So, you listen and compartmentalize and talk to yourself and figure out who you will be able to talk to this about as you go forward.

All that is and was fine, doable. But its the other parts of life that you know you don’t manage well because they are emotional and you can’t control, but they control you, and stress boils and you cannot be in the mental place that you want to, and need to, be.

So you just want that day to come. You want to find what track your train is going to take and blow your horn and say, “All aboard the cancer fight express.”

I didn’t have to wait. From the moment I signed it, it was a well-orchestrated visit. For an hour prior, I practiced saying the doctor’s name. It is really hard to pronounce. So, for this purpose, and to protect her privacy, I will call her “Dr. H”.

The other day, I received a call form a woman who wold be my go-to person for this experience … wort of like a white-water rafting guide. She would help me navigate Cancerland, which is what I termed it when I wrote about Nick’s cancer.

I wrote about his walk through cancer for the Cleveland Plain Dealer magazine. The number of letters that I received, from people sharing their stories, was incredible.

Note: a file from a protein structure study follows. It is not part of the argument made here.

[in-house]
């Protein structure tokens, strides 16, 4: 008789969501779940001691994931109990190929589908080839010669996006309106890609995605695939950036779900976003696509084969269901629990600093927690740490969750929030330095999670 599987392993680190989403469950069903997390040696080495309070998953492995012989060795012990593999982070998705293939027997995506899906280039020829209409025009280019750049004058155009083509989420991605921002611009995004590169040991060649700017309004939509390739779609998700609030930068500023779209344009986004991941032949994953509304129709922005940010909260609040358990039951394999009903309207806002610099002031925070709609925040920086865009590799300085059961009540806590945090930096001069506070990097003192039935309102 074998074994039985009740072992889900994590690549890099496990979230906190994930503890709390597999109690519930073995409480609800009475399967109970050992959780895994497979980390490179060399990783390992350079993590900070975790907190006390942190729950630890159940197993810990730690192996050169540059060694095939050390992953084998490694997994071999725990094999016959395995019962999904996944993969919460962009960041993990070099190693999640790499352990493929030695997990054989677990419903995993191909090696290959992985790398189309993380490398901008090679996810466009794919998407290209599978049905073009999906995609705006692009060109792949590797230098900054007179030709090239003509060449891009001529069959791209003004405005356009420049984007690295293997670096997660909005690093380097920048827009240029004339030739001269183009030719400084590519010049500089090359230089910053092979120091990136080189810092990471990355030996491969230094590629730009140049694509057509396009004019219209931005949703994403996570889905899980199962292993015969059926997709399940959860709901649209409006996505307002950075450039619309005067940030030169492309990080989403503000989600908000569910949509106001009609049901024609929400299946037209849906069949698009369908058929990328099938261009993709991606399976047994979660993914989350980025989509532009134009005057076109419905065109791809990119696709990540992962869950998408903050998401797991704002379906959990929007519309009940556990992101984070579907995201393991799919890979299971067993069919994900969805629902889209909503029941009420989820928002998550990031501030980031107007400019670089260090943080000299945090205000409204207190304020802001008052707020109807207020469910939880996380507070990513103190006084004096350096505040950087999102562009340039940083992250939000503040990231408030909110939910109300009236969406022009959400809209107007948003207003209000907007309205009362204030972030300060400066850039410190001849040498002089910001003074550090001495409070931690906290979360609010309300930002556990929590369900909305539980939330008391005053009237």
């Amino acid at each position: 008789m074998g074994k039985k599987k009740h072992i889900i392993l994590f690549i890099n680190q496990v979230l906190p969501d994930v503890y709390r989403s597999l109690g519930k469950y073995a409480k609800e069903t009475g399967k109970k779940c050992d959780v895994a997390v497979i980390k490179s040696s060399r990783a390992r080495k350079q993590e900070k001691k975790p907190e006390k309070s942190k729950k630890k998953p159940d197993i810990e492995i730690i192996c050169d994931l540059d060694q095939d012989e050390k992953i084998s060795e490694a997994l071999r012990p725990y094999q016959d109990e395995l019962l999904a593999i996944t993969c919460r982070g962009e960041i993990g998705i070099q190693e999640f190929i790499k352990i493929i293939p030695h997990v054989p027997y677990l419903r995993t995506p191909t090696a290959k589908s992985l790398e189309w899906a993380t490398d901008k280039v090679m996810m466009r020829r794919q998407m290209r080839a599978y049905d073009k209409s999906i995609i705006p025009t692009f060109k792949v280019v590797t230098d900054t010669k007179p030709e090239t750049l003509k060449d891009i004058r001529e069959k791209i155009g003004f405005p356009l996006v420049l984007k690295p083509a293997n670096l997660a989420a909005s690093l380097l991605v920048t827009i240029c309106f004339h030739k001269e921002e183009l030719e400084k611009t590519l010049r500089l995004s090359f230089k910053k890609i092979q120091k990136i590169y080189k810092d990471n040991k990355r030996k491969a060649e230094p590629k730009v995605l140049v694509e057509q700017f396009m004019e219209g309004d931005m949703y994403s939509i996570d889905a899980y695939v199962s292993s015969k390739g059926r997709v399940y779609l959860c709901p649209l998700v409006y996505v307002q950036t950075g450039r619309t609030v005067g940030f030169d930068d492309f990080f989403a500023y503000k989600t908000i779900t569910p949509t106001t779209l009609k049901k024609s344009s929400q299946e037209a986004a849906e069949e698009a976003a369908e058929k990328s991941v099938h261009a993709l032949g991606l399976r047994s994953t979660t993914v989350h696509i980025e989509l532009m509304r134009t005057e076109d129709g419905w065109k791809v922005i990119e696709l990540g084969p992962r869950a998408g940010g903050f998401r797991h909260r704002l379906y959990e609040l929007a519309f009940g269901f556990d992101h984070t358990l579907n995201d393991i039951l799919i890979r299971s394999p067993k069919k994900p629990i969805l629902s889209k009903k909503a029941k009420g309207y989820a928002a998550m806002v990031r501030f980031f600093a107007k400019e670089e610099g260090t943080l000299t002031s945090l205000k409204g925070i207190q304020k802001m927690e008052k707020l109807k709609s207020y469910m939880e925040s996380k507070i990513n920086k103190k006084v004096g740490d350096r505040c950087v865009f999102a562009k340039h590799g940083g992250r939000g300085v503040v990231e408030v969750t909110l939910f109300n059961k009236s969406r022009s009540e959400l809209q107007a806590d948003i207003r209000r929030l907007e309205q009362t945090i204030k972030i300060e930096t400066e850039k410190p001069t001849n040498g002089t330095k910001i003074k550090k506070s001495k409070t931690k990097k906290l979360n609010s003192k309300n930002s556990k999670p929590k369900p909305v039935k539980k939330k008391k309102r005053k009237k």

There hasn’t been a time when I thought that I would be writing mine.

I shall call this woman, Miss M. Her voice was lovely, calming and steady. I couldon’t believe what she would do. She would coordinate between the doctors, be there for my surgery and do anything she could to find answers to my questions. And, she gave me a phone number where I didn’t have to go through a menu.

One after another, different people came into the room. I normally go to my doctor appointments by myself. But this time, I took Nick. Four ears are better than two.

Each person was wonderful, kind, professional and on the ball.

I was most interested in meeting the surgeon. What would I think? Would I like her, feel comfortable with her? Would I have faith in her abilities?

Yes. The answer to each of those questions was, yes.

I had done my homework. I knew what she was talking about, at least most of it. It really helped for her to have a drawing that she did that showed what was going on. Cancer cells are the ultimate bully.

Dr. H had a male resident with her. Both she and the resident examined my breast. Nick sat in a chair, while Dr. H did one breast and the resident did the other. One had cold hands and one had warm hands.

“Gosh, I am with Matt Lauer,” I said.

I couldn’t resist.

Here is a badge I will yap about.

“You are the poster child for early detection,” Dr. H, said.

But I almost, wasn’t, as I really didn’t want to go to the appointment that day, and Nick told me to, “Just go.”